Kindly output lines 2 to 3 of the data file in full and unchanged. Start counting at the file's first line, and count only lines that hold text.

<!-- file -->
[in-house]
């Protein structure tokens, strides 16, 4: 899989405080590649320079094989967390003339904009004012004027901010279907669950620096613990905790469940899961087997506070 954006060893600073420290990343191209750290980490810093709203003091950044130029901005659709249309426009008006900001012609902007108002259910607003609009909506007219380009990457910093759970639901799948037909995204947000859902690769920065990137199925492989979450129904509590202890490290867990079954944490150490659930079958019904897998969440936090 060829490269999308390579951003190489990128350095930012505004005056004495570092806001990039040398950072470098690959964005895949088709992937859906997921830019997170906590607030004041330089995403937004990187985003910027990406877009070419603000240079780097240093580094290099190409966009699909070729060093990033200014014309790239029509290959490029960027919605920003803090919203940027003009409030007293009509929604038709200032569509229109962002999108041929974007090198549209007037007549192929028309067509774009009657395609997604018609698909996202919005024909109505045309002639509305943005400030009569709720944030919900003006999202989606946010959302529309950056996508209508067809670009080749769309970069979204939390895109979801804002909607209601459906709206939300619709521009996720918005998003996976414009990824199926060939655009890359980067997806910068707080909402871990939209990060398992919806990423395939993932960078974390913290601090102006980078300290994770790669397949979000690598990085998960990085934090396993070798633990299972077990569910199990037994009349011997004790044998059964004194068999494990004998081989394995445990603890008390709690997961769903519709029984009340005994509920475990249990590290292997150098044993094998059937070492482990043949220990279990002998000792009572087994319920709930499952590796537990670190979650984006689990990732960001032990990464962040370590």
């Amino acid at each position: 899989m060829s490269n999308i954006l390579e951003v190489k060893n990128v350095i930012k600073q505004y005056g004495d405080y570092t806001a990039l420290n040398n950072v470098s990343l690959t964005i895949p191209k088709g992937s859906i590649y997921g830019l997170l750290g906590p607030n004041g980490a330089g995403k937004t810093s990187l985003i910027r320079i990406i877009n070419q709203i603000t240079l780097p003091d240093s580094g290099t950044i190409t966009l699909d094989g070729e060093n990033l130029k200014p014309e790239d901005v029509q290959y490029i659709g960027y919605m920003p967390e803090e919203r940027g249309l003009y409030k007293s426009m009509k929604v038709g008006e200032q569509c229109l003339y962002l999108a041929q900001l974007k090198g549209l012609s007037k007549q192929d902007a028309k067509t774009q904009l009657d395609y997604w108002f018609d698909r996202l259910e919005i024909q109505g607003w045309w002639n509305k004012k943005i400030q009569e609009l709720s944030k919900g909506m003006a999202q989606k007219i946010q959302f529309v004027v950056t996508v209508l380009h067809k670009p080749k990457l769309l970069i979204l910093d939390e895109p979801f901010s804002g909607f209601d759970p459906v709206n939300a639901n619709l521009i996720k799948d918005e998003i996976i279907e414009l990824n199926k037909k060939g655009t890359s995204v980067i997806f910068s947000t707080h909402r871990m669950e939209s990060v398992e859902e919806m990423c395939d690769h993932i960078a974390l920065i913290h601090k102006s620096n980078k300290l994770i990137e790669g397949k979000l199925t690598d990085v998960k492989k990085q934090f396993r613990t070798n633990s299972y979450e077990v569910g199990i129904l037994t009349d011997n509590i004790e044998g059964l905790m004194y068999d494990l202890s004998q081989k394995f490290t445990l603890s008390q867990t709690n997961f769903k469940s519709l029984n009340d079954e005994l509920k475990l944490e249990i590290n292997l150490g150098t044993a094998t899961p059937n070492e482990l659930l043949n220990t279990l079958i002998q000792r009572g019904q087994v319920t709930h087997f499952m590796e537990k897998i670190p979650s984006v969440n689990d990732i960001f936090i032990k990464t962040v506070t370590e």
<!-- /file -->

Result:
């Protein structure tokens, strides 16, 4: 899989405080590649320079094989967390003339904009004012004027901010279907669950620096613990905790469940899961087997506070 954006060893600073420290990343191209750290980490810093709203003091950044130029901005659709249309426009008006900001012609902007108002259910607003609009909506007219380009990457910093759970639901799948037909995204947000859902690769920065990137199925492989979450129904509590202890490290867990079954944490150490659930079958019904897998969440936090 060829490269999308390579951003190489990128350095930012505004005056004495570092806001990039040398950072470098690959964005895949088709992937859906997921830019997170906590607030004041330089995403937004990187985003910027990406877009070419603000240079780097240093580094290099190409966009699909070729060093990033200014014309790239029509290959490029960027919605920003803090919203940027003009409030007293009509929604038709200032569509229109962002999108041929974007090198549209007037007549192929028309067509774009009657395609997604018609698909996202919005024909109505045309002639509305943005400030009569709720944030919900003006999202989606946010959302529309950056996508209508067809670009080749769309970069979204939390895109979801804002909607209601459906709206939300619709521009996720918005998003996976414009990824199926060939655009890359980067997806910068707080909402871990939209990060398992919806990423395939993932960078974390913290601090102006980078300290994770790669397949979000690598990085998960990085934090396993070798633990299972077990569910199990037994009349011997004790044998059964004194068999494990004998081989394995445990603890008390709690997961769903519709029984009340005994509920475990249990590290292997150098044993094998059937070492482990043949220990279990002998000792009572087994319920709930499952590796537990670190979650984006689990990732960001032990990464962040370590």
């Amino acid at each position: 899989m060829s490269n999308i954006l390579e951003v190489k060893n990128v350095i930012k600073q505004y005056g004495d405080y570092t806001a990039l420290n040398n950072v470098s990343l690959t964005i895949p191209k088709g992937s859906i590649y997921g830019l997170l750290g906590p607030n004041g980490a330089g995403k937004t810093s990187l985003i910027r320079i990406i877009n070419q709203i603000t240079l780097p003091d240093s580094g290099t950044i190409t966009l699909d094989g070729e060093n990033l130029k200014p014309e790239d901005v029509q290959y490029i659709g960027y919605m920003p967390e803090e919203r940027g249309l003009y409030k007293s426009m009509k929604v038709g008006e200032q569509c229109l003339y962002l999108a041929q900001l974007k090198g549209l012609s007037k007549q192929d902007a028309k067509t774009q904009l009657d395609y997604w108002f018609d698909r996202l259910e919005i024909q109505g607003w045309w002639n509305k004012k943005i400030q009569e609009l709720s944030k919900g909506m003006a999202q989606k007219i946010q959302f529309v004027v950056t996508v209508l380009h067809k670009p080749k990457l769309l970069i979204l910093d939390e895109p979801f901010s804002g909607f209601d759970p459906v709206n939300a639901n619709l521009i996720k799948d918005e998003i996976i279907e414009l990824n199926k037909k060939g655009t890359s995204v980067i997806f910068s947000t707080h909402r871990m669950e939209s990060v398992e859902e919806m990423c395939d690769h993932i960078a974390l920065i913290h601090k102006s620096n980078k300290l994770i990137e790669g397949k979000l199925t690598d990085v998960k492989k990085q934090f396993r613990t070798n633990s299972y979450e077990v569910g199990i129904l037994t009349d011997n509590i004790e044998g059964l905790m004194y068999d494990l202890s004998q081989k394995f490290t445990l603890s008390q867990t709690n997961f769903k469940s519709l029984n009340d079954e005994l509920k475990l944490e249990i590290n292997l150490g150098t044993a094998t899961p059937n070492e482990l659930l043949n220990t279990l079958i002998q000792r009572g019904q087994v319920t709930h087997f499952m590796e537990k897998i670190p979650s984006v969440n689990d990732i960001f936090i032990k990464t962040v506070t370590e």